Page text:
Advertisement
YOU ARE HERE: LAT HomeCollections

THE SPRING COLLECTIONS / CALIFORNIA : Romantic Interludes

October 13, 1994|GAILE ROBINSON | TIMES STAFF WRITER

Billowing fog, nymphettes strewing rose petals and men wearing only silk pajama pants were just some of the props in Bonnie Strauss' theatrical ode to beauty and seduction last weekend at the California Collections fashion shows.

The Los Angeles designer's dresses were fit for a Harlequin Romance cover. Corselets, bustiers, aprons, long full skirts and peasant-style blouses evoked maidens ripe for abduction. And in a Cinderella fantasy sequence, the "before" frock consisted of layers of organdy rags and the "after" ball gown looked like something for the woman who has never gotten the fairy-princess look out of her system.

Strauss wasn't the only designer who played with fantasy themes. At one point last month, the event itself appeared to be the stuff of dreams. But the financially troubled California Mart's new owner, Equitable Life Assurance Society of the United States, didn't squelch the two days of tent shows and awards gala that had been in the making for nine months. After a four-year hiatus, the fashion fest featuring mostly Southern California designers returned to the streets of Downtown Los Angeles. And Maurice (Corky) Newman, the Mart's president, has promised to make it a twice-yearly event.

Even better news was delivered on the runways. The best spring and summer collections for '95 were exquisite; the worst were at least interesting.

Van Buren, Pamela Barish, Jessica McClintock and Strauss all heard the call of the new femininity and responded with designs that nipped at the waists and rounded the curves.

Maggie Barry and Ty Moore, the Van Buren team known for Lycra club clothes, showed they can also do daytime dresses and swimwear. They mixed Peter Pan-collar, floral-print shirtwaist dresses with patent leather corselets. Bustiers done in a happy daisy print and laced down the sides topped narrow skirts decorously hemmed just above the knee.

Van Buren showed its swimwear, as many designers did, with sportswear, combining brightly colored bikini bottoms with T-shirts. Other entries included Anne Klein's resort duo of pink gingham shorts and bikini top, Sirena's mechanic-shop calendar-girl combo of patent leather jacket and bikini bottom, and Mossimo's SoCal semiformal look of long black mesh dress over black bikini.

Barish, a California Mart Rising Star nominee, showed a collection rivaling those seen on the avant-garde Paris runways. Ankle-length dresses of rough douppioni or slippery smooth silk charmeuse were cut away or unbuttoned to reveal metallic organza pants and slips. Knee-length jackets were sliced open to also reveal translucent under-layers.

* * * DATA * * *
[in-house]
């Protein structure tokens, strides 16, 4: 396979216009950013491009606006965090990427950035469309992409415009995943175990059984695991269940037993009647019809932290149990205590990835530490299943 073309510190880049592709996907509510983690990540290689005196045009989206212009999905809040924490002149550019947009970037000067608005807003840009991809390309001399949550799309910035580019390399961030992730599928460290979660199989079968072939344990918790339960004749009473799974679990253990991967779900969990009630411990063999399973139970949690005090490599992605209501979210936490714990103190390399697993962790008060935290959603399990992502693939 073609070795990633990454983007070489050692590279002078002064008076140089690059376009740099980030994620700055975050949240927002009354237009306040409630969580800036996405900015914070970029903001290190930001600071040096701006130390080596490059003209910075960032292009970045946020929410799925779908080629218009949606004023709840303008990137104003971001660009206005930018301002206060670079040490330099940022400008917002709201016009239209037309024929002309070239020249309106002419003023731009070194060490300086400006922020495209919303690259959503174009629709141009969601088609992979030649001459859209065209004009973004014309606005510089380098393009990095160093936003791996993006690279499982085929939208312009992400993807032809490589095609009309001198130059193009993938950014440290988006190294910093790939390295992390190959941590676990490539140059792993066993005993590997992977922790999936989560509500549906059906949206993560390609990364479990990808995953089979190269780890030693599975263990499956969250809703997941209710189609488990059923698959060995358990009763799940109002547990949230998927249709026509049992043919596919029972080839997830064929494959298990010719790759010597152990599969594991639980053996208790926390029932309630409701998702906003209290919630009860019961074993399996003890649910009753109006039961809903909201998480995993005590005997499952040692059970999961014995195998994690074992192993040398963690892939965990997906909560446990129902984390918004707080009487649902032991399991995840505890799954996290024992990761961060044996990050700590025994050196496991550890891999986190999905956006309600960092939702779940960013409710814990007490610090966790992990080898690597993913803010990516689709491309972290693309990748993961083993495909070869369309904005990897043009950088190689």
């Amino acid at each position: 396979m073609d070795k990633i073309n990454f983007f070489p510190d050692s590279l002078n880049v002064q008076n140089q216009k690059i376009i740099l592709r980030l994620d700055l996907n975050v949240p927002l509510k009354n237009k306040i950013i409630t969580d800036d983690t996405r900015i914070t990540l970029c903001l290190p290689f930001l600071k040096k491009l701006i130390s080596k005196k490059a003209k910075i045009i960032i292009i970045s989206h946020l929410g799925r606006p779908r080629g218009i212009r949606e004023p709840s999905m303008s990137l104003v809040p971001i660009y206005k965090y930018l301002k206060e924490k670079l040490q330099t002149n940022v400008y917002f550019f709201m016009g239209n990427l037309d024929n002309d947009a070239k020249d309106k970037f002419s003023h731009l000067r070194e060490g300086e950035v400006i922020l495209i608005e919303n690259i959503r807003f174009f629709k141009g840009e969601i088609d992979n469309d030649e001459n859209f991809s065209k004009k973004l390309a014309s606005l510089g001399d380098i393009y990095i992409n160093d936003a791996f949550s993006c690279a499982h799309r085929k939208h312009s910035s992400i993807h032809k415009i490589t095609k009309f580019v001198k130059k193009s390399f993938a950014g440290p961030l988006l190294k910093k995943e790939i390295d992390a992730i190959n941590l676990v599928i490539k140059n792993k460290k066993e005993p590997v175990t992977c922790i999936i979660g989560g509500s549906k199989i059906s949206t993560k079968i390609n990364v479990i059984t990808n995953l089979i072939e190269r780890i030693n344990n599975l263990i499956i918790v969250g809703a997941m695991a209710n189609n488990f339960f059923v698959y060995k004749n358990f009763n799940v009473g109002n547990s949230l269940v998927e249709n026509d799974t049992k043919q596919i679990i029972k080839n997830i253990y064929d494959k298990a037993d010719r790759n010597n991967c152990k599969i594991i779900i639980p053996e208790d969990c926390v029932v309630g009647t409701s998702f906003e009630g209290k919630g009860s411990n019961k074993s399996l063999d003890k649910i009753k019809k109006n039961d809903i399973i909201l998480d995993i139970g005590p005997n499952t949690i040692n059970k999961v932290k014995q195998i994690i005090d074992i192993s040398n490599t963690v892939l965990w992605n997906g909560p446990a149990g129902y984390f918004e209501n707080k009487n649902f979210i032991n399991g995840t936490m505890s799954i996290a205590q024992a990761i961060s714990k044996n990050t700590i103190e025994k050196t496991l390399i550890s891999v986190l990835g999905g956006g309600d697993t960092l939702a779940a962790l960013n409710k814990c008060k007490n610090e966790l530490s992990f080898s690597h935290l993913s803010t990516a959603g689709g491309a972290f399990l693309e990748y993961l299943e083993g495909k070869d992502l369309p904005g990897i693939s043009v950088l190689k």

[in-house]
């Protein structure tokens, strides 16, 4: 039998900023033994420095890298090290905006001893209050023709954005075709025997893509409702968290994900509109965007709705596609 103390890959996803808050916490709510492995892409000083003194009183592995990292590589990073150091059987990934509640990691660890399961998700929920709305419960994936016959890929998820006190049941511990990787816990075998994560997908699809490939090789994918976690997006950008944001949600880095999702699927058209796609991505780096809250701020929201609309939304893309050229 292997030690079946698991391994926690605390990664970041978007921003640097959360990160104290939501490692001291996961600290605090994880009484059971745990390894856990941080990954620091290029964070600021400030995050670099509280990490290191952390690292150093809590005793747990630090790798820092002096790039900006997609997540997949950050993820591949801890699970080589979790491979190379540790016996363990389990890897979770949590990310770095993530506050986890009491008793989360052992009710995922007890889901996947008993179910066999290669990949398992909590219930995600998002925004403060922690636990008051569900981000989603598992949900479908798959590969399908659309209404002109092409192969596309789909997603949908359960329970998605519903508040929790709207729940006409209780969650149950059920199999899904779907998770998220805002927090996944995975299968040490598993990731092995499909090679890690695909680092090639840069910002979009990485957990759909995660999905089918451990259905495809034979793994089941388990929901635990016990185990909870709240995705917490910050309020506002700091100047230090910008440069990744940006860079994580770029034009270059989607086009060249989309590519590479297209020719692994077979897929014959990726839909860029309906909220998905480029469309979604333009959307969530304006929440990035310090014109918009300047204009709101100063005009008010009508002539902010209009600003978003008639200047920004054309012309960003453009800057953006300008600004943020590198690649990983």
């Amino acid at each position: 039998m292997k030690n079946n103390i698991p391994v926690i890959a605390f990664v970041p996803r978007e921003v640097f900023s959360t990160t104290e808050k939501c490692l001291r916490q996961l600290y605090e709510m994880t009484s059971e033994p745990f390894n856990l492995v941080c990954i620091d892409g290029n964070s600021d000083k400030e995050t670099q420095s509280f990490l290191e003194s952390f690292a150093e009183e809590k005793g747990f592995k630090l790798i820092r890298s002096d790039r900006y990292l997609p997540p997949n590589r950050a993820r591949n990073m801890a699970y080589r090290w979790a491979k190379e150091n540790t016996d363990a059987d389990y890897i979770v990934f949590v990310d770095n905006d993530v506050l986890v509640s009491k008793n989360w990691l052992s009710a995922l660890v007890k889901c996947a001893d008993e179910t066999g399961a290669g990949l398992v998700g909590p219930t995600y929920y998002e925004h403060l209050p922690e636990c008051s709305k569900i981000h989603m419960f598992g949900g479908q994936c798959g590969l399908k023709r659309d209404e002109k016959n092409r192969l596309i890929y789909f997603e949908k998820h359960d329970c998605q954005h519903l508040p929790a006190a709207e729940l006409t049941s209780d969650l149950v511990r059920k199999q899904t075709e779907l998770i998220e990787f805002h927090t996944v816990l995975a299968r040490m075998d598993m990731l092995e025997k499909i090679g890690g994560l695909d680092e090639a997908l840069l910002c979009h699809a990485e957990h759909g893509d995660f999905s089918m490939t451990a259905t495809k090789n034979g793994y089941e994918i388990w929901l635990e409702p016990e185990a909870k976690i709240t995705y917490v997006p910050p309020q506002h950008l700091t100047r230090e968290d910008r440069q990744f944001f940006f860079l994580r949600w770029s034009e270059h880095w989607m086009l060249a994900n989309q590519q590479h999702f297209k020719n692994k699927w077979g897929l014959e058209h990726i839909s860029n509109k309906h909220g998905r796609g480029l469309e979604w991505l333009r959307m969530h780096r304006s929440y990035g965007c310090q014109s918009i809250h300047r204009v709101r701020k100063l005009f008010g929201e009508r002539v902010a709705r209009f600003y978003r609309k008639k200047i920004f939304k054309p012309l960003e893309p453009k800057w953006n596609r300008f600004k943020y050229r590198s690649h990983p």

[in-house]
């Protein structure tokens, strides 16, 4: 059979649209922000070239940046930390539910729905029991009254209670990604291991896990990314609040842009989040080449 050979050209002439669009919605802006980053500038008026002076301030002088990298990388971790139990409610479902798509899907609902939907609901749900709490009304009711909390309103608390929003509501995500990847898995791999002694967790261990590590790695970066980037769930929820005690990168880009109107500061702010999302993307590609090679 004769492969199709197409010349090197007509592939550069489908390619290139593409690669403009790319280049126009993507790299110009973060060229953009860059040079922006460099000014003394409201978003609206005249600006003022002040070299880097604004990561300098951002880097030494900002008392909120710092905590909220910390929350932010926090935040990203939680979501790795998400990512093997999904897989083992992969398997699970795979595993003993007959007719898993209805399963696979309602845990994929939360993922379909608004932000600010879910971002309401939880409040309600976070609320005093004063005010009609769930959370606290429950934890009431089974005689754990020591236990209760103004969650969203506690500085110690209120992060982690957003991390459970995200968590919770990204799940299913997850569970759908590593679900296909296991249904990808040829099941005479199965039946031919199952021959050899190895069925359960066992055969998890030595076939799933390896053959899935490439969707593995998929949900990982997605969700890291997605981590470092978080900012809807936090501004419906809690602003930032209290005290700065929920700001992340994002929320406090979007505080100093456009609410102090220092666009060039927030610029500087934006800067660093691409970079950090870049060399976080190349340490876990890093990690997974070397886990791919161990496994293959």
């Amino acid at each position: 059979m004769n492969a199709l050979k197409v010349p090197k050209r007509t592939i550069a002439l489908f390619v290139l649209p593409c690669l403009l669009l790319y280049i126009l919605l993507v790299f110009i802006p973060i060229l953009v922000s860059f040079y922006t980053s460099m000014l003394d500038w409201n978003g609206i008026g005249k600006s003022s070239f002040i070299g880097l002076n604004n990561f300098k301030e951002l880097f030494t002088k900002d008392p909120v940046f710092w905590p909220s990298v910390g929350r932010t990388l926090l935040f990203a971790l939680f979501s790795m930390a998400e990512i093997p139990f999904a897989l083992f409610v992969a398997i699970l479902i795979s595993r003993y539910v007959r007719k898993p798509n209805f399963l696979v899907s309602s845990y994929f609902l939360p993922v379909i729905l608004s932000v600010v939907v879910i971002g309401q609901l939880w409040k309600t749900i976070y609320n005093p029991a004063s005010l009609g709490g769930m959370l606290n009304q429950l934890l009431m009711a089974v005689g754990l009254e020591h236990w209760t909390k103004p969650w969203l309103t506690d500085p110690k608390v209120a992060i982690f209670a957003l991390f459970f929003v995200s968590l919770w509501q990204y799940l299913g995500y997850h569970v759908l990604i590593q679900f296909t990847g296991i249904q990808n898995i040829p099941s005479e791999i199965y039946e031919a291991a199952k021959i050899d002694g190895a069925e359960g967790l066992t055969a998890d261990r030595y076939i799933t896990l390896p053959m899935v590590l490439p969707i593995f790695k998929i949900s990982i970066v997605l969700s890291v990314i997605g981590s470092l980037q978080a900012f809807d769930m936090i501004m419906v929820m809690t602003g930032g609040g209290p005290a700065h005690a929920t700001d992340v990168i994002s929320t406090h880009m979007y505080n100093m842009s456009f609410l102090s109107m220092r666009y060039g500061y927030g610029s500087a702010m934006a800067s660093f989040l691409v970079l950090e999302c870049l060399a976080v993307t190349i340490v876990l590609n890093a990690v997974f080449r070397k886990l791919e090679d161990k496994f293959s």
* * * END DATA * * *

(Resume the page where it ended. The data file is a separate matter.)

Barish was also in on the Capri deal. Above-the-ankle, tight-fitting, tailored trousers and cropped sleeveless tops showed up all over. Fortunately, loose-fitting, drawstring-waist pants were also easy to find.

Many designers stuck with the very casual, boxy, touch-me-not, clothes of seasons past. David Dart, who won the California Designer of the Year award, and Johnathon Hoenscheidt, who captured the Rising Star award, showed such collections, which play well in mainstream department stores. But the audience seemed more enamored of the designs by McClintock and Strauss, two perennial romantics who made a big leap from pretty clothes to poetic creations.

McClintock offered modern evening gowns that traded on the past. She topped heavy white satin bustiers with single-layer douppioni overskirts cut short in the front, long in the back. They wafted around the models' legs like lightweight clouds. Some skirts had bustles, others added ruffled edges and still others had long trains, yet each held its shape without petticoats.

Strauss' steamy production and McClintock's graceful one drove home the allure of the turn toward feminine dressing, especially such pieces as bustiers, corselets and full skirts. Baby-doll dresses in the Natalie "D" collection--with smocking, puffed sleeves and in pristine white, as favored by rock singer Courtney Love--were in that hyper-estrogen group too.

These fantasy clothes meld old-fashion values--Donna Reed-inspired clothes, kimonos and first-communion dresses--with dominatrix themes of bustiers, hot pants and stiletto heels.

Moments of brilliance during the shows also included Elizabetta Rogiani's one-sleeved sweaters with a separate arm piece resembling an opera-length glove; A.K.A.'s nubby ivory fabrics, linen or terry cloth, mixed with slick silver Lurex and satin; Poleci's white skirts and shorts with cropped jackets made of soccer jersey fabric and edged in patent leather; Joy Perreras for Rialto's big white linen shirts with fagoting, and Tina Hagan's silver-on-ivory sari fabric.

For those who track fashion stats, it's orange and silver as the predominant colors, stiletto heels as the dominant shoe, and cleavage--store-bought, home-grown or implanted--as the preferred accessory.

Advertisement
Los Angeles Times Articles
|
|
|